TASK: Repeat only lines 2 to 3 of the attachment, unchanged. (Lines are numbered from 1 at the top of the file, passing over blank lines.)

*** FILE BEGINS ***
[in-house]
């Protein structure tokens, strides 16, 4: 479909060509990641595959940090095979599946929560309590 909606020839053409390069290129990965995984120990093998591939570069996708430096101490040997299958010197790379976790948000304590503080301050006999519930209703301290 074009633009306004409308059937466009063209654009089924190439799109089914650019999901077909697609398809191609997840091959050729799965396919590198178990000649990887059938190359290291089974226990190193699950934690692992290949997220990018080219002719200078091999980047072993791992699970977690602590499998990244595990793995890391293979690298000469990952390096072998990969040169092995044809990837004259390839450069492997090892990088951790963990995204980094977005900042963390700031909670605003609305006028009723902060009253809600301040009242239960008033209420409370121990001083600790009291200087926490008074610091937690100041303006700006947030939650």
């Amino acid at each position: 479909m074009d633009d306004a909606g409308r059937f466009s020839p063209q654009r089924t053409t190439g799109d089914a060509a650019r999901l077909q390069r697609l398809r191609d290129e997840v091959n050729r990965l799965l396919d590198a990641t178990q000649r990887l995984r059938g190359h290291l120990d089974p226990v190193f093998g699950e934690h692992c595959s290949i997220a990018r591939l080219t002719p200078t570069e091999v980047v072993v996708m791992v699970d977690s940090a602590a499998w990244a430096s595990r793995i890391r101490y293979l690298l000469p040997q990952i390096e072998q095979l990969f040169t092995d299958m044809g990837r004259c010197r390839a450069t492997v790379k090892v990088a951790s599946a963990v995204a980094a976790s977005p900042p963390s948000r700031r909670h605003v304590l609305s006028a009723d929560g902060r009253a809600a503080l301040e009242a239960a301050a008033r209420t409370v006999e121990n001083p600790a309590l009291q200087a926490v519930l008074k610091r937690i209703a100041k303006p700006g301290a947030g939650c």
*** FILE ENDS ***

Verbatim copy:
């Protein structure tokens, strides 16, 4: 479909060509990641595959940090095979599946929560309590 909606020839053409390069290129990965995984120990093998591939570069996708430096101490040997299958010197790379976790948000304590503080301050006999519930209703301290 074009633009306004409308059937466009063209654009089924190439799109089914650019999901077909697609398809191609997840091959050729799965396919590198178990000649990887059938190359290291089974226990190193699950934690692992290949997220990018080219002719200078091999980047072993791992699970977690602590499998990244595990793995890391293979690298000469990952390096072998990969040169092995044809990837004259390839450069492997090892990088951790963990995204980094977005900042963390700031909670605003609305006028009723902060009253809600301040009242239960008033209420409370121990001083600790009291200087926490008074610091937690100041303006700006947030939650």
């Amino acid at each position: 479909m074009d633009d306004a909606g409308r059937f466009s020839p063209q654009r089924t053409t190439g799109d089914a060509a650019r999901l077909q390069r697609l398809r191609d290129e997840v091959n050729r990965l799965l396919d590198a990641t178990q000649r990887l995984r059938g190359h290291l120990d089974p226990v190193f093998g699950e934690h692992c595959s290949i997220a990018r591939l080219t002719p200078t570069e091999v980047v072993v996708m791992v699970d977690s940090a602590a499998w990244a430096s595990r793995i890391r101490y293979l690298l000469p040997q990952i390096e072998q095979l990969f040169t092995d299958m044809g990837r004259c010197r390839a450069t492997v790379k090892v990088a951790s599946a963990v995204a980094a976790s977005p900042p963390s948000r700031r909670h605003v304590l609305s006028a009723d929560g902060r009253a809600a503080l301040e009242a239960a301050a008033r209420t409370v006999e121990n001083p600790a309590l009291q200087a926490v519930l008074k610091r937690i209703a100041k303006p700006g301290a947030g939650c």